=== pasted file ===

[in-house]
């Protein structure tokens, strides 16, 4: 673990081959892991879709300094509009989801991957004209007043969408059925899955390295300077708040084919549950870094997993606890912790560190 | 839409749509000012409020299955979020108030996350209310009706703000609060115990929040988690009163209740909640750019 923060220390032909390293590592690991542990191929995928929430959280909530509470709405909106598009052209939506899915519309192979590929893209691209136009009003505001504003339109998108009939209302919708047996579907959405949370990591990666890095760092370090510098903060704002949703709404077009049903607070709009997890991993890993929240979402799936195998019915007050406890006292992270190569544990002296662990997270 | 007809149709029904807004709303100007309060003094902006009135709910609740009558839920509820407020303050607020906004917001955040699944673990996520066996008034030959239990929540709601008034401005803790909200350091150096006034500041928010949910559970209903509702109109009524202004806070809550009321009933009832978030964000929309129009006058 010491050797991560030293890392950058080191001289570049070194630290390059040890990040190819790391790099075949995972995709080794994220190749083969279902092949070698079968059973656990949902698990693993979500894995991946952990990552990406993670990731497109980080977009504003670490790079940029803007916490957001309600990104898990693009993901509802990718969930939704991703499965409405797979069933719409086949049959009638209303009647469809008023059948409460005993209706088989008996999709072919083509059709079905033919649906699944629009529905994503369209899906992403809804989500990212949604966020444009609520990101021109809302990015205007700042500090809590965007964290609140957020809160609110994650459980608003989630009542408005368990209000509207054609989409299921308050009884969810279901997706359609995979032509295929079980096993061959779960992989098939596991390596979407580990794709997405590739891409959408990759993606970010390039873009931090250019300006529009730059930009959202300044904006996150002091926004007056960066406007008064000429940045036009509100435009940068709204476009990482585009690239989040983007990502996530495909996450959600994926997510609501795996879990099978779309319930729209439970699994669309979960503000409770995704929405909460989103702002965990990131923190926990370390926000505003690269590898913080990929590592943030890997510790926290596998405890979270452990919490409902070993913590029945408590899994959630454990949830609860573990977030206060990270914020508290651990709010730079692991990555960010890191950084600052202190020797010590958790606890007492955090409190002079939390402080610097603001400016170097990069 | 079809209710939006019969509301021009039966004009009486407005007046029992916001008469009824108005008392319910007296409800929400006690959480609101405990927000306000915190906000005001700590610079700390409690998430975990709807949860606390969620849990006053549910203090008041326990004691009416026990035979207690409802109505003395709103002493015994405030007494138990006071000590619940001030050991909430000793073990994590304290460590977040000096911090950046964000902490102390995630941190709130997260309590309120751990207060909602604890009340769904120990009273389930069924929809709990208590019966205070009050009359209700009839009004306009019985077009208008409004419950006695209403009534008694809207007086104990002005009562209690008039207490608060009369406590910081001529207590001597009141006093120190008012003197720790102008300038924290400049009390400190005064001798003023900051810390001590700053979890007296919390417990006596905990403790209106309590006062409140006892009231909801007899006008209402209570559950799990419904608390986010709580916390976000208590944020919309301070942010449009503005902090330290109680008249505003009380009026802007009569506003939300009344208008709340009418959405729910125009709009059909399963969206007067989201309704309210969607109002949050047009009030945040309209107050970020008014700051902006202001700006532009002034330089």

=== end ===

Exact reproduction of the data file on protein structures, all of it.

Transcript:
[in-house]
């Protein structure tokens, strides 16, 4: 673990081959892991879709300094509009989801991957004209007043969408059925899955390295300077708040084919549950870094997993606890912790560190 | 839409749509000012409020299955979020108030996350209310009706703000609060115990929040988690009163209740909640750019 923060220390032909390293590592690991542990191929995928929430959280909530509470709405909106598009052209939506899915519309192979590929893209691209136009009003505001504003339109998108009939209302919708047996579907959405949370990591990666890095760092370090510098903060704002949703709404077009049903607070709009997890991993890993929240979402799936195998019915007050406890006292992270190569544990002296662990997270 | 007809149709029904807004709303100007309060003094902006009135709910609740009558839920509820407020303050607020906004917001955040699944673990996520066996008034030959239990929540709601008034401005803790909200350091150096006034500041928010949910559970209903509702109109009524202004806070809550009321009933009832978030964000929309129009006058 010491050797991560030293890392950058080191001289570049070194630290390059040890990040190819790391790099075949995972995709080794994220190749083969279902092949070698079968059973656990949902698990693993979500894995991946952990990552990406993670990731497109980080977009504003670490790079940029803007916490957001309600990104898990693009993901509802990718969930939704991703499965409405797979069933719409086949049959009638209303009647469809008023059948409460005993209706088989008996999709072919083509059709079905033919649906699944629009529905994503369209899906992403809804989500990212949604966020444009609520990101021109809302990015205007700042500090809590965007964290609140957020809160609110994650459980608003989630009542408005368990209000509207054609989409299921308050009884969810279901997706359609995979032509295929079980096993061959779960992989098939596991390596979407580990794709997405590739891409959408990759993606970010390039873009931090250019300006529009730059930009959202300044904006996150002091926004007056960066406007008064000429940045036009509100435009940068709204476009990482585009690239989040983007990502996530495909996450959600994926997510609501795996879990099978779309319930729209439970699994669309979960503000409770995704929405909460989103702002965990990131923190926990370390926000505003690269590898913080990929590592943030890997510790926290596998405890979270452990919490409902070993913590029945408590899994959630454990949830609860573990977030206060990270914020508290651990709010730079692991990555960010890191950084600052202190020797010590958790606890007492955090409190002079939390402080610097603001400016170097990069 | 079809209710939006019969509301021009039966004009009486407005007046029992916001008469009824108005008392319910007296409800929400006690959480609101405990927000306000915190906000005001700590610079700390409690998430975990709807949860606390969620849990006053549910203090008041326990004691009416026990035979207690409802109505003395709103002493015994405030007494138990006071000590619940001030050991909430000793073990994590304290460590977040000096911090950046964000902490102390995630941190709130997260309590309120751990207060909602604890009340769904120990009273389930069924929809709990208590019966205070009050009359209700009839009004306009019985077009208008409004419950006695209403009534008694809207007086104990002005009562209690008039207490608060009369406590910081001529207590001597009141006093120190008012003197720790102008300038924290400049009390400190005064001798003023900051810390001590700053979890007296919390417990006596905990403790209106309590006062409140006892009231909801007899006008209402209570559950799990419904608390986010709580916390976000208590944020919309301070942010449009503005902090330290109680008249505003009380009026802007009569506003939300009344208008709340009418959405729910125009709009059909399963969206007067989201309704309210969607109002949050047009009030945040309209107050970020008014700051902006202001700006532009002034330089």